Winter April 8, 2023 2:00 PM


In essence it is the equivalent of taking a very large data set and removing redundant data from it before pushing it into the training phase.

You are right, I was extrapolating the paper based on the nice augmented reality pictures.

But I think I will not be the only one who will take 1+1 and get to 2. Everybody can generate Virtual Reality situations wrt the car by taking traffic data and shifting them in time/place to generate new situations where I am too close to other cars to learn evasive and predictive actions. Generating new data to improve AI training (data enhancement) is a well known and studied technology.

Getting the statistics right is the difficulty in data enhancement, which was the crux of the paper.

The Journal is one of Nature’s an organisation that is becoming more and more disreputable for various reasons.

It is a publication for the “general public”. They are sensationalist, indeed. As part of Springer, their publisher is almost as bad as Reed Elsevier. Their reach and impact allow them to ask high prices. But PLOS too is very expensive and that is fully open access.

modem phonemes April 8, 2023 4:57 PM

@ Clive Robinson @ Winter

Re: chat, cars and ai that

The algorithms imitate brains by use of deep learning [1] –

“Deep learning discovers intricate structure in large data sets by using the backpropagation algorithm to indicate how a machine should change its internal parameters that are used to compute the representation in each layer from the representation in the previous layer.”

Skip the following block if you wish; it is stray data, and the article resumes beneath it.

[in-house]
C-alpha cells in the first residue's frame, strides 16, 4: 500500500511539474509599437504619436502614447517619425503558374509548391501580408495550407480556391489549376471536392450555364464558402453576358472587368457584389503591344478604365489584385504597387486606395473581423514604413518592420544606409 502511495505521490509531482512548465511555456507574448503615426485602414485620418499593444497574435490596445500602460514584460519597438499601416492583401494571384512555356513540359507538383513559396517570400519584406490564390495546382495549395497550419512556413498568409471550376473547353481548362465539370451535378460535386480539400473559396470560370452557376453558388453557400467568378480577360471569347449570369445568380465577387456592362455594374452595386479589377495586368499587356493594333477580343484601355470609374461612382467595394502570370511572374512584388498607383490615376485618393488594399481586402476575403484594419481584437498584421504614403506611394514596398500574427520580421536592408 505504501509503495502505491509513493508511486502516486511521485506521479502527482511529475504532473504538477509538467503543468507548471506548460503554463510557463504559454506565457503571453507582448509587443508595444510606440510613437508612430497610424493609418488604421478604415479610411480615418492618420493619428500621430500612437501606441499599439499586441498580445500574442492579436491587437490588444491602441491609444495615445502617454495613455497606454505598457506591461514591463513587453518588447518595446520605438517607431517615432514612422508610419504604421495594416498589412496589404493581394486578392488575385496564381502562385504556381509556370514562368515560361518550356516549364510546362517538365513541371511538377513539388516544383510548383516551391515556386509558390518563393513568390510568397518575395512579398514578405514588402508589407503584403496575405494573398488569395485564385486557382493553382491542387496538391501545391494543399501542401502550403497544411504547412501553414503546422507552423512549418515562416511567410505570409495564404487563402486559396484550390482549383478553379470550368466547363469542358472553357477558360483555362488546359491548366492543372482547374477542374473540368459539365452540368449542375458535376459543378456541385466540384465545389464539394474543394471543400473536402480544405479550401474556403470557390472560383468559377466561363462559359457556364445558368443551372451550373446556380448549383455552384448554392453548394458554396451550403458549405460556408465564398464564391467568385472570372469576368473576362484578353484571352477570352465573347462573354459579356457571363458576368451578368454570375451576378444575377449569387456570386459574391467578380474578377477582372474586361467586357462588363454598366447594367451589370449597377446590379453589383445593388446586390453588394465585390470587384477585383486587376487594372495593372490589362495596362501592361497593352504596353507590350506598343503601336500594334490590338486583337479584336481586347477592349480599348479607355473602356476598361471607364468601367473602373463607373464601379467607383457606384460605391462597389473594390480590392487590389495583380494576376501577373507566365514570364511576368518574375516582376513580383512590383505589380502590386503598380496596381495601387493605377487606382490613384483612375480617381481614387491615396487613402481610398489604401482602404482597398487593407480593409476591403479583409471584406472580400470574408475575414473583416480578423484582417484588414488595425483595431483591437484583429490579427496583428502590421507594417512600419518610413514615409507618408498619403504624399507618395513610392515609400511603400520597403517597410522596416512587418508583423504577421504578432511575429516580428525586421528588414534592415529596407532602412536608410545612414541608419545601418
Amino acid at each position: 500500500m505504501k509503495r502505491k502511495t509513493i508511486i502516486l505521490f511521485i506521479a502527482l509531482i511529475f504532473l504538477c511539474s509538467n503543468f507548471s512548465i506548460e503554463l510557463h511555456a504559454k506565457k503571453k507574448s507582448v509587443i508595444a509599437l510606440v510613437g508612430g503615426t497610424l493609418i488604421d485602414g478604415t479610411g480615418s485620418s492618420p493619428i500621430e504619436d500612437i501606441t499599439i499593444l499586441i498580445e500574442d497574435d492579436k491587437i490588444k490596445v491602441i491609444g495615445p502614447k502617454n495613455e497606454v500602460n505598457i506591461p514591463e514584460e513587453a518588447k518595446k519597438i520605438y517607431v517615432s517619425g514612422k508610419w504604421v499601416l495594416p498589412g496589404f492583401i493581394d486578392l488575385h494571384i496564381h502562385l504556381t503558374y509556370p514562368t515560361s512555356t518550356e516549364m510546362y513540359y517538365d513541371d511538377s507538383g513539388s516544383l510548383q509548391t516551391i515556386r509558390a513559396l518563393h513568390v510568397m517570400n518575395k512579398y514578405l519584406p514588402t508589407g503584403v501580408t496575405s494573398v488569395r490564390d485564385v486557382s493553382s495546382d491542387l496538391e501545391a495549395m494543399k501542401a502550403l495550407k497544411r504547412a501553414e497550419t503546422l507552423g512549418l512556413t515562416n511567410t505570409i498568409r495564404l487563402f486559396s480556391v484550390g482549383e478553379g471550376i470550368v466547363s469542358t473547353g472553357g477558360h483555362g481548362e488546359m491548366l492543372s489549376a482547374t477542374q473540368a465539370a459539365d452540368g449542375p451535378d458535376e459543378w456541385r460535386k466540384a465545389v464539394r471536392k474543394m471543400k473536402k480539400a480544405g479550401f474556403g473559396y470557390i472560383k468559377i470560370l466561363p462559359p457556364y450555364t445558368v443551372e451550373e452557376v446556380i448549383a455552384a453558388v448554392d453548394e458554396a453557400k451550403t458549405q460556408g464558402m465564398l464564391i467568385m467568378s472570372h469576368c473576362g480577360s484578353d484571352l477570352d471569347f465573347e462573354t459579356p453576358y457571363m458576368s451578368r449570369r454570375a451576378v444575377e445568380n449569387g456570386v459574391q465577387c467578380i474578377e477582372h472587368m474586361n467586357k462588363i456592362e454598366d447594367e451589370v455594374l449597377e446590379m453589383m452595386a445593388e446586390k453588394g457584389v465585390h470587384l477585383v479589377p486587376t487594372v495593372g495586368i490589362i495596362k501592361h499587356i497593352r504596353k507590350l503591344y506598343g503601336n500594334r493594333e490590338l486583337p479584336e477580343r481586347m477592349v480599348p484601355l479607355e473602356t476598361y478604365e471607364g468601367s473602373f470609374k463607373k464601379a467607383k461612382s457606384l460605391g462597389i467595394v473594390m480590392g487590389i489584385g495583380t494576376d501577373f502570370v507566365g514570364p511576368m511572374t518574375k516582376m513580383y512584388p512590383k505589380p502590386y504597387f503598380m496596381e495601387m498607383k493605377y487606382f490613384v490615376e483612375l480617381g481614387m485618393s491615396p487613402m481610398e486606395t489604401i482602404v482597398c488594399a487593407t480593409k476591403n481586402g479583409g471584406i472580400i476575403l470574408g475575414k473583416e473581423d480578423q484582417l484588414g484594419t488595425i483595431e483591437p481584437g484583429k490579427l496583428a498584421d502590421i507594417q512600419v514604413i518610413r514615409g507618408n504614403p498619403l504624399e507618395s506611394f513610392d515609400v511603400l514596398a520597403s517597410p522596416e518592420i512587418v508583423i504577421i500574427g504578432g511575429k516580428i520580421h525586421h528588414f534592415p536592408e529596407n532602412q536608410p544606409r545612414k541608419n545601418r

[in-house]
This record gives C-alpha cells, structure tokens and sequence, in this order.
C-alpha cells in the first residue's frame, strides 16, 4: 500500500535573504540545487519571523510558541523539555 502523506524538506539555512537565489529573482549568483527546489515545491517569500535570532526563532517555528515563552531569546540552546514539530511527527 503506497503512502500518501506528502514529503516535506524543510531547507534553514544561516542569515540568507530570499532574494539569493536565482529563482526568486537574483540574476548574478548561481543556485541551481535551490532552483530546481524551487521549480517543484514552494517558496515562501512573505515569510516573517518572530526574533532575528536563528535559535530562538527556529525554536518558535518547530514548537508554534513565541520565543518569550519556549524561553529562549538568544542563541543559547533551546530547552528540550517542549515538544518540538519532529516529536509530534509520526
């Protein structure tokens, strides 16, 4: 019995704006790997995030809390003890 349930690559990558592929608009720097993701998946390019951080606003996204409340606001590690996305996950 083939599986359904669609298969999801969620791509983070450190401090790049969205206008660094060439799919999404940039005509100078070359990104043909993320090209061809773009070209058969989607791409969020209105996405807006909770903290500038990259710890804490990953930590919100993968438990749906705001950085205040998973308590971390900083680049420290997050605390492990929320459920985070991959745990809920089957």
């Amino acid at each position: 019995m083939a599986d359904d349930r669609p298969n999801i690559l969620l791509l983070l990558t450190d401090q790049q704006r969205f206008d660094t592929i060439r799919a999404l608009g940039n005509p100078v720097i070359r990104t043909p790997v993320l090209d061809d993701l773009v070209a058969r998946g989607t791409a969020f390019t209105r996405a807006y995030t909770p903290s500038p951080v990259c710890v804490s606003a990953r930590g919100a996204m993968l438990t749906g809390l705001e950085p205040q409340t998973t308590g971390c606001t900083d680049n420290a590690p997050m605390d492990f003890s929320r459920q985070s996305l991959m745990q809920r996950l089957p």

Comments by Stephen Grossberg [2] on back propagation –

“Although back propagation was promptly used to classify many different kinds of data, it was also recognized that it has some serious computational limitations. Networks that are based upon back propagation typically require large amounts of data to learn; learn slowly using large numbers of trials; do not solve the stability-plasticity dilemma; and use some nonlocal mathematical operations that are not found in the brain. Huge online databases and ultrafast computers that subsequently came onto the scene helped to compensate for some of these limitations

“When using Deep Learning to categorize a huge database, its susceptibility to catastrophic forgetting is an acknowledged problem, since memories of what has already been learned can suddenly and unexpectedly collapse. Perhaps these problems are why Hinton said in an Axios interview on September 15, 2017 (LeVine, 2017) that he is “deeply suspicious of back propagation . . . I don’t think it’s how the brain works. We clearly don’t need all the labeled data . . . My view is, throw it all away and start over”

Grossberg’s solution and suggestions –

the biologically-inspired Adaptive Resonance Theory, or ART … introduced in 1976

“… ART exists in two forms: as algorithms that are designed for use in large-scale applications to engineering and technology, and as an incrementally developing biological theory … As a biological theory, ART is now the leading cognitive and neural theory about how our brains learn to attend, recognize, and predict objects and events in a changing world that is filled with unexpected events. … ART designs may, in some form, be embodied in all future autonomous adaptive intelligent devices, whether biological or artificial …

“ART has done well in benchmark studies where it has been compared with other algorithms, and has been used in many large-scale engineering and technological applications”

  1. LeCun, Y., Bengio, Y. & Hinton, G. Deep learning. Nature 521, 436–444 (2015)
  2. Stephen Grossberg, “Conscious Mind, Resonant Brain” . “Oxford University Press 2021”